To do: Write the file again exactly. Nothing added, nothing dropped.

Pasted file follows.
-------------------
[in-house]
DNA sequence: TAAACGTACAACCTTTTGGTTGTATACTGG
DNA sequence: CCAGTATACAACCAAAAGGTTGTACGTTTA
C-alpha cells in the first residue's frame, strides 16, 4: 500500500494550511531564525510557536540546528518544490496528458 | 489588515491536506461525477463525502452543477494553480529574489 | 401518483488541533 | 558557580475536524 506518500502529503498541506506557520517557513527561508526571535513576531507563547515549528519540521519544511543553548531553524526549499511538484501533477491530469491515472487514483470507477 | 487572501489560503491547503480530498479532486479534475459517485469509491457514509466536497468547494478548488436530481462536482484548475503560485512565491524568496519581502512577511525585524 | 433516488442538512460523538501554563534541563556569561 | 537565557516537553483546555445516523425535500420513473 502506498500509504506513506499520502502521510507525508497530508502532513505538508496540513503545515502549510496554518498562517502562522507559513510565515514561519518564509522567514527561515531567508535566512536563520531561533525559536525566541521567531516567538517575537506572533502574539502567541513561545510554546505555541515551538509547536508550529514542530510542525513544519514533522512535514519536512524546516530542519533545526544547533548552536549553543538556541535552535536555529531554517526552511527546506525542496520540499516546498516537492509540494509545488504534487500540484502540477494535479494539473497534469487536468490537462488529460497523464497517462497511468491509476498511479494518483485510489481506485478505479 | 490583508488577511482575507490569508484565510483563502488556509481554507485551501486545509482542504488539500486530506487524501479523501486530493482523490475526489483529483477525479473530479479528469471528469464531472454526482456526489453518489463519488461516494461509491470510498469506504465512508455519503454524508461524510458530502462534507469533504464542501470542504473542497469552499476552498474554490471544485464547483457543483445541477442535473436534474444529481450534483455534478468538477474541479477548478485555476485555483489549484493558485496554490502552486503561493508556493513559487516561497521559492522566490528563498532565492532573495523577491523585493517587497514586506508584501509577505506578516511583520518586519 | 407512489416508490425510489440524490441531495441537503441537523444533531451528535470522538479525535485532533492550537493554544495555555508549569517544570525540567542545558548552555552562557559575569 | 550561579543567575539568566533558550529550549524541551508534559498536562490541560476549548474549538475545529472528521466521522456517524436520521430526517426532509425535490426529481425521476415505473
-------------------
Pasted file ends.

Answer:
[in-house]
DNA sequence: TAAACGTACAACCTTTTGGTTGTATACTGG
DNA sequence: CCAGTATACAACCAAAAGGTTGTACGTTTA
C-alpha cells in the first residue's frame, strides 16, 4: 500500500494550511531564525510557536540546528518544490496528458 | 489588515491536506461525477463525502452543477494553480529574489 | 401518483488541533 | 558557580475536524 506518500502529503498541506506557520517557513527561508526571535513576531507563547515549528519540521519544511543553548531553524526549499511538484501533477491530469491515472487514483470507477 | 487572501489560503491547503480530498479532486479534475459517485469509491457514509466536497468547494478548488436530481462536482484548475503560485512565491524568496519581502512577511525585524 | 433516488442538512460523538501554563534541563556569561 | 537565557516537553483546555445516523425535500420513473 502506498500509504506513506499520502502521510507525508497530508502532513505538508496540513503545515502549510496554518498562517502562522507559513510565515514561519518564509522567514527561515531567508535566512536563520531561533525559536525566541521567531516567538517575537506572533502574539502567541513561545510554546505555541515551538509547536508550529514542530510542525513544519514533522512535514519536512524546516530542519533545526544547533548552536549553543538556541535552535536555529531554517526552511527546506525542496520540499516546498516537492509540494509545488504534487500540484502540477494535479494539473497534469487536468490537462488529460497523464497517462497511468491509476498511479494518483485510489481506485478505479 | 490583508488577511482575507490569508484565510483563502488556509481554507485551501486545509482542504488539500486530506487524501479523501486530493482523490475526489483529483477525479473530479479528469471528469464531472454526482456526489453518489463519488461516494461509491470510498469506504465512508455519503454524508461524510458530502462534507469533504464542501470542504473542497469552499476552498474554490471544485464547483457543483445541477442535473436534474444529481450534483455534478468538477474541479477548478485555476485555483489549484493558485496554490502552486503561493508556493513559487516561497521559492522566490528563498532565492532573495523577491523585493517587497514586506508584501509577505506578516511583520518586519 | 407512489416508490425510489440524490441531495441537503441537523444533531451528535470522538479525535485532533492550537493554544495555555508549569517544570525540567542545558548552555552562557559575569 | 550561579543567575539568566533558550529550549524541551508534559498536562490541560476549548474549538475545529472528521466521522456517524436520521430526517426532509425535490426529481425521476415505473